Women to be screened later for cervical cancer in Scotland and Wales

Women will be invited for cervical cancer screening later than at present in Scotland and Wales under potentially controversial plans from the UK's screening body.

Cervical smear test (SPL)
Cervical smear test (SPL)

GP broke the news in January that the UK National Screening Committee (NSC) was set to introduce a UK-wide policy cervical cancer screening policy later in the year. This was due to raise the screening age from 20 to 25 in Scotland and Wales. England has screened from age 25 since 2003.

Now, this proposal has been confirmed by the committee. The NHS and the public will be asked for their views in a consultation that will run until August.

A UK NSC report published Thursday recommended that 'the age of first invitation for cervical screening be raised to 25 in Wales and Scotland on the basis that there is evidence of a large number of women screened and treated with relatively little benefit below this age'.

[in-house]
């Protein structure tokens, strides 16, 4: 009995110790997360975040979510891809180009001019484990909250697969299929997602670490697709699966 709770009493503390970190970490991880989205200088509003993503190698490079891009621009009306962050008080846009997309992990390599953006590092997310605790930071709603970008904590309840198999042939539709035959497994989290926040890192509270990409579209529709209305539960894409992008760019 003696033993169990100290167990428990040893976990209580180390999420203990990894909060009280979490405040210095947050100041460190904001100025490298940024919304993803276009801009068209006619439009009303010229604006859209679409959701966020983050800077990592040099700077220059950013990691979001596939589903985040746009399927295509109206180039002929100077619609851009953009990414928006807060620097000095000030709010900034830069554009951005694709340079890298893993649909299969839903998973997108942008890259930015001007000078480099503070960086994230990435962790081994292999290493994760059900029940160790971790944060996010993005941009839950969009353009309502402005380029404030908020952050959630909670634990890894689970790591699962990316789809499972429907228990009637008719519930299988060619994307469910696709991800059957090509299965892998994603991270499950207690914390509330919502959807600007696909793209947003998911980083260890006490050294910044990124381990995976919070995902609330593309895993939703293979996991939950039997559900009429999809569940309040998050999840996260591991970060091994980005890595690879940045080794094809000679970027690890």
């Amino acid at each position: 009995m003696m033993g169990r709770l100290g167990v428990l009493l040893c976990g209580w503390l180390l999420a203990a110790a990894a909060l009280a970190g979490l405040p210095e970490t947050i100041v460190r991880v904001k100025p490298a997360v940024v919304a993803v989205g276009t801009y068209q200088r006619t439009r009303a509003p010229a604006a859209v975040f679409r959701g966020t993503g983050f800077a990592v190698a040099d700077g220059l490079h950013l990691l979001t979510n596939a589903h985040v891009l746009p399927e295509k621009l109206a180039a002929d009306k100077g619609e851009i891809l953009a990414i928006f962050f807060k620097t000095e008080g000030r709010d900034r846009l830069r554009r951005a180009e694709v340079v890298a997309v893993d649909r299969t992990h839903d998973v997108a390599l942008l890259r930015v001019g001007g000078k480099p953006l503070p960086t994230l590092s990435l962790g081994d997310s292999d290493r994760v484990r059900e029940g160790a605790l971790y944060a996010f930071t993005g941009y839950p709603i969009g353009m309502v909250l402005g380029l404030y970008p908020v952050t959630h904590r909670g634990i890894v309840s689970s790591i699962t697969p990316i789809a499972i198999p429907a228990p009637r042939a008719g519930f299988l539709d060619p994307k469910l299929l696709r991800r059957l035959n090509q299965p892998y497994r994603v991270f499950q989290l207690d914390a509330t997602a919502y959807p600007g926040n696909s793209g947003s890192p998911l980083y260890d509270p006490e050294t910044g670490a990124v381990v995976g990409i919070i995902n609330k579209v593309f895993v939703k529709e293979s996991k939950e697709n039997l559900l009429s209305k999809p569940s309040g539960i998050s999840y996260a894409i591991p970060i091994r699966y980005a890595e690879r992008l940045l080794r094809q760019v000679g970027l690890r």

In addition, screening for women aged 50-64 will be undertaken five yearly if the plans are accepted.

The decision is likely to be controversial among some campaigners who have argued for younger screening age to catch more cases of the potentially fatal disease.

In its January review, the UK NSC said evidence showed that screening at aged 20-24 was substantially less effective in preventing cancer and advanced-stage tumours.

It is believed that precancerous changes commonly found in young women most often resolve on their own.

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